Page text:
A preferential treatment for the Highlands
Special measures were taken in favour of the Highlands, partially to compensate the consequences of the food shortage. The idea was to encourage the small moonshine distilleries to become legal ones. The law determined a maximum size for the stills, and just authorized the use of local barley, and as a compensation, the level of the taxes was sensibly reduced. The tax on the malt has even been suppressed. On the other hand, any infraction would be severely repressed, and the landlords were considered as responsible for offences by the people living on their estates.
The latest measure made the landlords very angry. The Lowlands producers said this was discrimination, as they did not benefit from preferential measures. This protest actions obliged the government to take some new measures in 1785. Any export of Highland whisky has been prohibited outside the Highlands, and the responsibility of the landlords has been suppressed in case of infractions by their people.
A new outbreak of moonshine spirit
The export prohibition made to the Highland whiskies (which quality was much higher than in the Lowlands), gave a second life to smuggling.
The main difference between whisky from the Highlands and Lowlands came from the shape of the stills. The stills in the Highlands were better shaped to produce quality spirit.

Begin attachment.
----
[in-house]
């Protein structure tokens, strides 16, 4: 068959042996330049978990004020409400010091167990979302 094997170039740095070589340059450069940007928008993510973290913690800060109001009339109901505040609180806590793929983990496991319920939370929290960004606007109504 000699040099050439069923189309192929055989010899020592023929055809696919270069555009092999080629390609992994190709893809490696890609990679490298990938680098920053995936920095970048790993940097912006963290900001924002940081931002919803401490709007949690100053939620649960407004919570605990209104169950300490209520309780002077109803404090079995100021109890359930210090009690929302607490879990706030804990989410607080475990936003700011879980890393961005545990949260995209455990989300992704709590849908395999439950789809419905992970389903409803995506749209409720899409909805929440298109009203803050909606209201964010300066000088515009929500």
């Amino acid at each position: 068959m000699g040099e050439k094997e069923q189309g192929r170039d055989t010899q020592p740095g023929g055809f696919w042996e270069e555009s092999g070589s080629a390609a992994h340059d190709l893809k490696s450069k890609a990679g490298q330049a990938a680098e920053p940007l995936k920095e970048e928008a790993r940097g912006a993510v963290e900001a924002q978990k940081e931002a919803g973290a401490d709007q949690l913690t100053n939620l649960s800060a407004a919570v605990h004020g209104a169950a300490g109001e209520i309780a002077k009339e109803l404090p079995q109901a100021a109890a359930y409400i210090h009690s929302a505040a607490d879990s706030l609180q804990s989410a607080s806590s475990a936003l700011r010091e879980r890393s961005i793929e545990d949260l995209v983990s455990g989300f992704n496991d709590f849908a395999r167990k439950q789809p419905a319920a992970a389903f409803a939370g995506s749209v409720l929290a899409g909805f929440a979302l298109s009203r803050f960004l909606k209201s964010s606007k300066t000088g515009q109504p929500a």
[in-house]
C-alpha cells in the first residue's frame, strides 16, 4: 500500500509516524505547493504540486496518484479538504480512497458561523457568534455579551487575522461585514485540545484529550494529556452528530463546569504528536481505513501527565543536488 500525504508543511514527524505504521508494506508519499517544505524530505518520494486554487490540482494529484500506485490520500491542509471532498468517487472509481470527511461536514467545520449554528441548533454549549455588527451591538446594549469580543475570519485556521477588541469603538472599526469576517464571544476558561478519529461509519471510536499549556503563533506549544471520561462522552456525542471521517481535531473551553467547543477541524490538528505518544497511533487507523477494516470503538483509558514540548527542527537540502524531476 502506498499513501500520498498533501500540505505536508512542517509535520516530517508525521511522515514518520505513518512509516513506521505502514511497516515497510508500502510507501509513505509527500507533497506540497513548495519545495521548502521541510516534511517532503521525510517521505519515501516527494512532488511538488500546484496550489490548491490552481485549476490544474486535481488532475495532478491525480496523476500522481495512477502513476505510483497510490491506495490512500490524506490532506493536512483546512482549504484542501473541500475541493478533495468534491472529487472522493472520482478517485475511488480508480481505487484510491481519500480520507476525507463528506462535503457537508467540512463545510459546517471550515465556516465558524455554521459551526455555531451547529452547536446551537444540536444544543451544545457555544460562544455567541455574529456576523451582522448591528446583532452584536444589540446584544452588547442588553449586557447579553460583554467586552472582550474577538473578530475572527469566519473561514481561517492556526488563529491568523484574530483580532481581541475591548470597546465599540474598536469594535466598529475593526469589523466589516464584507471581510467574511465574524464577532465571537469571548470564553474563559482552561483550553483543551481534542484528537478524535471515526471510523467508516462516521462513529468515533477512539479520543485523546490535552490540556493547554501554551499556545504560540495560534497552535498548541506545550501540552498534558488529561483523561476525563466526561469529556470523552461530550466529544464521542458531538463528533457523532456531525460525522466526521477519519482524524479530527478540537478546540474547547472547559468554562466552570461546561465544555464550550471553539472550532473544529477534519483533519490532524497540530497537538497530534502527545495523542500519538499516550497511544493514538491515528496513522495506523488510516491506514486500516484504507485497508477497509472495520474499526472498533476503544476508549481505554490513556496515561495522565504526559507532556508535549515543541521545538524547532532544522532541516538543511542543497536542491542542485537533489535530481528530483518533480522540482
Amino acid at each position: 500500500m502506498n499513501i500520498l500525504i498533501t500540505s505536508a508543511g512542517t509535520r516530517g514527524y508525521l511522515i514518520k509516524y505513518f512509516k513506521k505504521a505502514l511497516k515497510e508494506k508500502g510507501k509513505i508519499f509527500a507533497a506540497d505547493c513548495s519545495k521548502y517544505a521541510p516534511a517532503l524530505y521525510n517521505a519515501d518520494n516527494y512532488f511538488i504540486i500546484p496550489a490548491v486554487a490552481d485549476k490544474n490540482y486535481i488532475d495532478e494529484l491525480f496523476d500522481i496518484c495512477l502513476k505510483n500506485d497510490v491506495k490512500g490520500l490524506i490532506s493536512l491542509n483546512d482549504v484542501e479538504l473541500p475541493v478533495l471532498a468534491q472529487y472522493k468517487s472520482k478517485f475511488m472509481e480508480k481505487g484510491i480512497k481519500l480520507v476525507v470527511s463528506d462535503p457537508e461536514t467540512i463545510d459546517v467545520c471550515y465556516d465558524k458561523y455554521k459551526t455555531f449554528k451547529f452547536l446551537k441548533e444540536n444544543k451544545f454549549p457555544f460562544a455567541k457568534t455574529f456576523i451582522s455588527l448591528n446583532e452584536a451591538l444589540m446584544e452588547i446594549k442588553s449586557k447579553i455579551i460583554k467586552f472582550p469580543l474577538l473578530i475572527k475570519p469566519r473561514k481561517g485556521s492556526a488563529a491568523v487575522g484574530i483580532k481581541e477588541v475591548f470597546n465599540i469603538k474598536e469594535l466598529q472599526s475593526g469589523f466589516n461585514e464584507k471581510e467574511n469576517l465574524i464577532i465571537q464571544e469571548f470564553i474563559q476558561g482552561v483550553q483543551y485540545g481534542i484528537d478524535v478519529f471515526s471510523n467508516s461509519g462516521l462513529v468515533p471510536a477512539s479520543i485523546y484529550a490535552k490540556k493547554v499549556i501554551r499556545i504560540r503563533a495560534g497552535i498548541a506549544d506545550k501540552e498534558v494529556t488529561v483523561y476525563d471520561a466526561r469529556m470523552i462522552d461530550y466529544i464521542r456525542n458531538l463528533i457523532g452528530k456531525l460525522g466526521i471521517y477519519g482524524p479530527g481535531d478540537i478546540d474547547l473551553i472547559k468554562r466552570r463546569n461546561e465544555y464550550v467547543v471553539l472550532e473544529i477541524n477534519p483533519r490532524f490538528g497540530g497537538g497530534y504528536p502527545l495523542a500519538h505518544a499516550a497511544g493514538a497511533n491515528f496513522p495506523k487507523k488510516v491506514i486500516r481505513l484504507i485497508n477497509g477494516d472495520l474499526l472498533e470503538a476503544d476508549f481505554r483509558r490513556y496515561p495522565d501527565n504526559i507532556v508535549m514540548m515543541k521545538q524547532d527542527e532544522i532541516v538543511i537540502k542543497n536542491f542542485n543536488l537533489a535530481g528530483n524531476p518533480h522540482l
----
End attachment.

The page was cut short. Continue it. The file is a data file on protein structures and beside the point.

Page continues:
At the beginning of the industrial revolution, the distilleries belonging to the Stein and Haig were the biggest industrial plants in Scotland.
The huge production increase and the export to England was considered by the rich London gin merchants as a very bad news, and they began to fight against the growing importance of Scottish whisky. An implacable price war began between the gin and the whisky producers. The whisky producers were obliged to sell their whisky under the cost price.
Another consequence of the actions by the gin merchants lobby was an increase of the taxes on the Scottish spirit. This just affected the Lowlands whisky, as the Highlands could not be exported, due to the export prohibition.
The reaction of the Lowlands industry against the sudden increase of their production costs was a technologic move, making faster production possible for less money. It is obvious that such a move could not have beneficial effects on the quality of the Lowlands whisky.
Another reaction was an increase of the Highland whiskies prices, due to the supply and demand economical law, even if the whole business was only based on smuggling, as the Highlands whisky could not be exported.
The economical importance of whisky in Scotland dates back to this period, which was the beginning of the capitalist era. In those days already, whisky was the major industry in the country.